I believe this sense of forgetfulness plays a role for all of us, but the older we get, the more we feel the need to hold on to items that keep such memories alive as we fear we’ll forget one day.
Those situations, however, are manageable in a way because there is a certain level of possible evaluation and finding a balance with the items that HAVE to stay and others that may have become less important. This slight opportunity disappears once the owner of all those things has passed away. All their belongings are sitting there and need to be sorted out by someone who not only may have limited knowledge of the intrinsic value of each single item.
On top of that, this task often falls to the friends and family who – at that moment – are in the middle of the grieving process. Not only will those who go through all the belongings have their own memories and emotions attached to certain items, places and situations, but they might feel guilty for disposing of anything and end up keeping things because they are afraid any choice they make will offend the deceased family member!
It's hard enough to assist a family member with their belongings, following nothing but the practical approach. Deciding where to take things once an elderly member of the family has finally decided to let go is complicated already. What to do with the old furniture or the good cutlery mum got for her wedding and has never used? Is it valuable enough to sell? How do we find out? Where do we go? What if it’s not worth the effort after all? All these practical issues can be challenging.
Besides all the emotional and practical issues associated that appear when dealing with a deceased’s estate, let’s not forget that in most cases, there is also a certain level of time pressure: Will the house have to be sold? And then there are internal discussions with the family: Who gets what? Are there any disputes between family members?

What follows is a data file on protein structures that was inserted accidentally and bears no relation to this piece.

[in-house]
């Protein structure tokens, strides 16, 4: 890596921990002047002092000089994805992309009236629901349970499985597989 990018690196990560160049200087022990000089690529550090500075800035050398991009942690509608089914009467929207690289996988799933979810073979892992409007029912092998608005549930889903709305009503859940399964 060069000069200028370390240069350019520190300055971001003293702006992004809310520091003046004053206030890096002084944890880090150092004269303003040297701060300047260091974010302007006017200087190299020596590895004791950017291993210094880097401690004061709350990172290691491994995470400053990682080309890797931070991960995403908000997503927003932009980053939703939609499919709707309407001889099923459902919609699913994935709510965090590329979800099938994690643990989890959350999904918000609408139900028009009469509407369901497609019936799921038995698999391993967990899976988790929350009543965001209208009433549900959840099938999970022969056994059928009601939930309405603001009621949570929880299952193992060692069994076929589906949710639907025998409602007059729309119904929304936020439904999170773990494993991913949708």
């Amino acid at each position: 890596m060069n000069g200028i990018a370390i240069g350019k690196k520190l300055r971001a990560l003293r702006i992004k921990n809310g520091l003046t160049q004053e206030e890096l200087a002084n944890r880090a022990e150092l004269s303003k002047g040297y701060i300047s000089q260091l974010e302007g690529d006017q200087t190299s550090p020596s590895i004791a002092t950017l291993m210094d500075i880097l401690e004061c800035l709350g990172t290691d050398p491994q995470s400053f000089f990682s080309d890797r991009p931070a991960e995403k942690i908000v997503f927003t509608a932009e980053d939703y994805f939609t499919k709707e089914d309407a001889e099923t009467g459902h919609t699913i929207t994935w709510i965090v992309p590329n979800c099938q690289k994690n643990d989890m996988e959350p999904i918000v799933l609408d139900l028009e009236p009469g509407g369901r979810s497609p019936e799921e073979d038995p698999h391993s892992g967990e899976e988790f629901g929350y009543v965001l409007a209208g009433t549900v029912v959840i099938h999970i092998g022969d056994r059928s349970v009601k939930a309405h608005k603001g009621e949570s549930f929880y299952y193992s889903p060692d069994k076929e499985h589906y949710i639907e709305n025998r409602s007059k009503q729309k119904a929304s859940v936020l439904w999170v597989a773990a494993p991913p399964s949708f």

Doesn’t it sound reasonable to outsource this particular task to an independent agent acting under the guidance of the will’s executor or guided by consensus of the family and allowing them to make informed choices based on the person doing the work for them? That could involve sifting through paperwork, listing the contents in the household, organising things in a way that facilitates easy decision-making, and in some cases even include taking care of the sale of items, taking them away to the place that was decided upon.
Never underestimate the emotional stress a death in the family brings with it even for those who consider themselves emotionally stable. Grief brings out things you never thought were contained within the mind, and clearly this is not the time to add yet another difficult task to the load you already bear on your shoulders.
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Hi, my name is Tilo Flache. My current mission: help my clients declutter mind and space.
This blog contains pointers for your journey towards a happier living experience.